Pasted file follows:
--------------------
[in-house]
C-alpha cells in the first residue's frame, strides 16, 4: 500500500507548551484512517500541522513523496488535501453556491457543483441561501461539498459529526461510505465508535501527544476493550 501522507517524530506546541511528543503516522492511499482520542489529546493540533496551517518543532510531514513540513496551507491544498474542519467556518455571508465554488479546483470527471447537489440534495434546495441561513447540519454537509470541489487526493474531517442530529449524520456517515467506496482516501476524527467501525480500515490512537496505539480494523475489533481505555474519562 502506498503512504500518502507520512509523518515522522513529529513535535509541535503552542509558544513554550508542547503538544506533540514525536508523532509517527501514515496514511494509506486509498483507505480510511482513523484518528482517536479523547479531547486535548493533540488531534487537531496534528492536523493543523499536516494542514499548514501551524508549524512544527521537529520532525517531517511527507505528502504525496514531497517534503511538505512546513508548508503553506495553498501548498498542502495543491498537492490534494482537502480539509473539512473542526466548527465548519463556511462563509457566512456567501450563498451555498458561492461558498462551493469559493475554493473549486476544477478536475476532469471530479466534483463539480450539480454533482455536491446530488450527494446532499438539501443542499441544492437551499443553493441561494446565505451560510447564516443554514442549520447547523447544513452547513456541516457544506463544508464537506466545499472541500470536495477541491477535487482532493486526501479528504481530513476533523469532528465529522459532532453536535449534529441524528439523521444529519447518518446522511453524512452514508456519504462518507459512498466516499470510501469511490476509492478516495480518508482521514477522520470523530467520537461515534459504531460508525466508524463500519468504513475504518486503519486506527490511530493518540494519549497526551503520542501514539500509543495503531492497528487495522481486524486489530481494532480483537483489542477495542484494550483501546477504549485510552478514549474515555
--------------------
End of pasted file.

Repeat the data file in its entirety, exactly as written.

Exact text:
[in-house]
C-alpha cells in the first residue's frame, strides 16, 4: 500500500507548551484512517500541522513523496488535501453556491457543483441561501461539498459529526461510505465508535501527544476493550 501522507517524530506546541511528543503516522492511499482520542489529546493540533496551517518543532510531514513540513496551507491544498474542519467556518455571508465554488479546483470527471447537489440534495434546495441561513447540519454537509470541489487526493474531517442530529449524520456517515467506496482516501476524527467501525480500515490512537496505539480494523475489533481505555474519562 502506498503512504500518502507520512509523518515522522513529529513535535509541535503552542509558544513554550508542547503538544506533540514525536508523532509517527501514515496514511494509506486509498483507505480510511482513523484518528482517536479523547479531547486535548493533540488531534487537531496534528492536523493543523499536516494542514499548514501551524508549524512544527521537529520532525517531517511527507505528502504525496514531497517534503511538505512546513508548508503553506495553498501548498498542502495543491498537492490534494482537502480539509473539512473542526466548527465548519463556511462563509457566512456567501450563498451555498458561492461558498462551493469559493475554493473549486476544477478536475476532469471530479466534483463539480450539480454533482455536491446530488450527494446532499438539501443542499441544492437551499443553493441561494446565505451560510447564516443554514442549520447547523447544513452547513456541516457544506463544508464537506466545499472541500470536495477541491477535487482532493486526501479528504481530513476533523469532528465529522459532532453536535449534529441524528439523521444529519447518518446522511453524512452514508456519504462518507459512498466516499470510501469511490476509492478516495480518508482521514477522520470523530467520537461515534459504531460508525466508524463500519468504513475504518486503519486506527490511530493518540494519549497526551503520542501514539500509543495503531492497528487495522481486524486489530481494532480483537483489542477495542484494550483501546477504549485510552478514549474515555